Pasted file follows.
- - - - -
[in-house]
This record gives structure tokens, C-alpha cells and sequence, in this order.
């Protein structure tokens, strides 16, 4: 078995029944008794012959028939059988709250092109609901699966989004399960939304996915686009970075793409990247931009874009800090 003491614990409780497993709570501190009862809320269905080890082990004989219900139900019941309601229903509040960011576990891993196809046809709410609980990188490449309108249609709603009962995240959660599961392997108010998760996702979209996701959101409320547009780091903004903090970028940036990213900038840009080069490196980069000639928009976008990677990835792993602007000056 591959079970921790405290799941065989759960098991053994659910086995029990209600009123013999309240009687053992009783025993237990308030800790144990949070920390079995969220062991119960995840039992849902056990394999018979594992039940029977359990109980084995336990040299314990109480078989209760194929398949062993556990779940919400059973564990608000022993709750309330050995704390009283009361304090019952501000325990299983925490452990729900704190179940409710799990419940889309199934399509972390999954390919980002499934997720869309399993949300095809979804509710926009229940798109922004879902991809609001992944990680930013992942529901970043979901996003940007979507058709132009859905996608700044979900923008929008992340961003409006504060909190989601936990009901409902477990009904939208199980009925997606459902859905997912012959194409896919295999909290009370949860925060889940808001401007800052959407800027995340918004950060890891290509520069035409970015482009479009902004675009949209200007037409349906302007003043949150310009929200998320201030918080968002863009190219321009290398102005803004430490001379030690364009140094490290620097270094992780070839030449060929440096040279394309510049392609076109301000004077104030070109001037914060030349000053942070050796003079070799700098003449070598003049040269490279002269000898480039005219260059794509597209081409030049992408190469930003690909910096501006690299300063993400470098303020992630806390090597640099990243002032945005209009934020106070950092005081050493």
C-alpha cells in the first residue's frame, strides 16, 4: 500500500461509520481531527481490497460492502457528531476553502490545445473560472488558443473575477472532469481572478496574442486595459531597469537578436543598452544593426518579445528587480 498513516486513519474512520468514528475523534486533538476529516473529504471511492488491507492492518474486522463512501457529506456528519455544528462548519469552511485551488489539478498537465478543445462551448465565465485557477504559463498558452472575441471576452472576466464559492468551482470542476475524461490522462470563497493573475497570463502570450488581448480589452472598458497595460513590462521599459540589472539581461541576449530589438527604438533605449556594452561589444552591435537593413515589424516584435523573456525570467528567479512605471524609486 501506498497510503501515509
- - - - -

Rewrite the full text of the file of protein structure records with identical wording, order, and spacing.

[in-house]
This record gives structure tokens, C-alpha cells and sequence, in this order.
């Protein structure tokens, strides 16, 4: 078995029944008794012959028939059988709250092109609901699966989004399960939304996915686009970075793409990247931009874009800090 003491614990409780497993709570501190009862809320269905080890082990004989219900139900019941309601229903509040960011576990891993196809046809709410609980990188490449309108249609709603009962995240959660599961392997108010998760996702979209996701959101409320547009780091903004903090970028940036990213900038840009080069490196980069000639928009976008990677990835792993602007000056 591959079970921790405290799941065989759960098991053994659910086995029990209600009123013999309240009687053992009783025993237990308030800790144990949070920390079995969220062991119960995840039992849902056990394999018979594992039940029977359990109980084995336990040299314990109480078989209760194929398949062993556990779940919400059973564990608000022993709750309330050995704390009283009361304090019952501000325990299983925490452990729900704190179940409710799990419940889309199934399509972390999954390919980002499934997720869309399993949300095809979804509710926009229940798109922004879902991809609001992944990680930013992942529901970043979901996003940007979507058709132009859905996608700044979900923008929008992340961003409006504060909190989601936990009901409902477990009904939208199980009925997606459902859905997912012959194409896919295999909290009370949860925060889940808001401007800052959407800027995340918004950060890891290509520069035409970015482009479009902004675009949209200007037409349906302007003043949150310009929200998320201030918080968002863009190219321009290398102005803004430490001379030690364009140094490290620097270094992780070839030449060929440096040279394309510049392609076109301000004077104030070109001037914060030349000053942070050796003079070799700098003449070598003049040269490279002269000898480039005219260059794509597209081409030049992408190469930003690909910096501006690299300063993400470098303020992630806390090597640099990243002032945005209009934020106070950092005081050493």
C-alpha cells in the first residue's frame, strides 16, 4: 500500500461509520481531527481490497460492502457528531476553502490545445473560472488558443473575477472532469481572478496574442486595459531597469537578436543598452544593426518579445528587480 498513516486513519474512520468514528475523534486533538476529516473529504471511492488491507492492518474486522463512501457529506456528519455544528462548519469552511485551488489539478498537465478543445462551448465565465485557477504559463498558452472575441471576452472576466464559492468551482470542476475524461490522462470563497493573475497570463502570450488581448480589452472598458497595460513590462521599459540589472539581461541576449530589438527604438533605449556594452561589444552591435537593413515589424516584435523573456525570467528567479512605471524609486 501506498497510503501515509